Natural disasters entail those disasters linked to geological events and the weather such as hurricanes, floods, tornados, earthquakes, tsunamis, volcanic eruptions, and landslides. These disasters pose grave dangers to both individuals and the environment and can cause death, injury, mental and physical health issues, and economic and environmental degradation. Risk management refers to the process of identifying, evaluating, and controlling risk or threat of disaster to an organization. It seeks to minimize the negative impacts of these disasters and maximize the response. This article explores the two basic categories of natural disasters and proceeds to explain the impact these disasters have on the risk management process.
Categories of Natural Disasters
There are two categories of natural disasters. The first kind is those that give a warning before the occurrence, such as floods and hurricanes. These disasters give room to estimate the risk and institute plans to minimize their effects and maximize the response.
The second category entails those that occur abruptly, without any warning, such as earthquakes and tornadoes. With these sudden disasters, there is no chance to calculate risks or minimize their impact. It is advisable always to have a standby risk management strategy for any disaster.
Some of the impacts natural disaster have on an organization’s risk management include:
In any disastrous event, the key undertaking is human life preservation and casualty minimization. In saving other lives, the first respondents put themselves in danger, getting injuries, while some even lose their lives. Natural disasters expose the workforce to the potential injury that may affect their ability to deliver services. That is why several rescue teams always practice how to avert the crisis while maintaining a low casualty level and minimal property damage.
Distraction of the Workforce
Whenever a natural disaster takes place, the workforce is psychologically distracted. People with rescue expertise could be caught up in the rubble. Others would be worried about their families, making it hard for them to focus on the task at hand. The risk management process may be left short-handed as a result of absenteeism. Alternatively, employers can be brought in from different areas so that the ones affected are allowed to tend to their families and other personal needs.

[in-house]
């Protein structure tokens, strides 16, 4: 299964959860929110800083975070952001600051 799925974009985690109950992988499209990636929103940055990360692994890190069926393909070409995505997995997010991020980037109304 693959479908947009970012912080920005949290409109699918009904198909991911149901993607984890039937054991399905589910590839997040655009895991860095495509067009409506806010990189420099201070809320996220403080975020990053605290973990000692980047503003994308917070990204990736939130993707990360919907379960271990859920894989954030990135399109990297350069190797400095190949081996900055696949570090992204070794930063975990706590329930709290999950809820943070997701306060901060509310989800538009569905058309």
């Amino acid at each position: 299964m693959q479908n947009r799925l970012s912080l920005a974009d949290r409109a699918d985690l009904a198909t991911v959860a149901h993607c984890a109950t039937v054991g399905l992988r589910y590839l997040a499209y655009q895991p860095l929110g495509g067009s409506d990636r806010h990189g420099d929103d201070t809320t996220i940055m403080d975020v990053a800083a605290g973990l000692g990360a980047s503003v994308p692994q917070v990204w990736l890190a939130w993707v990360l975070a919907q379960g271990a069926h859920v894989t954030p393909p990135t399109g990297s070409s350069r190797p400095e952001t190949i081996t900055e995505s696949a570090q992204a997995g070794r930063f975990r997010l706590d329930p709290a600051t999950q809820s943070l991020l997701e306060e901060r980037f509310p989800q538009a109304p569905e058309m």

Natural disasters can paralyze the healthcare delivery system in several ways. First, a prolonged power outage in a given area would make it hard to operate healthcare equipment such as computers. Second, during natural disasters, patients' flow into the available facilities supersedes available resources making service delivery difficult. Similarly, the supply of healthcare resources such as pharmaceuticals is made extremely arduous in a natural disaster. Risk management depends on a sustainable healthcare system, without which it is significantly affected.
Supply Chain breakdown
The supply of resources such as food and medicine into an area affected by a natural disaster is essential. However, in most instances, it is marred by the disruption of the transport systems or hindered by extreme weather conditions. Risk management relies on the supply chain to gain access to and distribute disaster relief supplies; hence a breakdown in the supply chain greatly affects the process.
Raunak is part of the content and community team at Specialty Fuel Services - providers of emergency fuel continuation services, in locations affected by catastrophic events.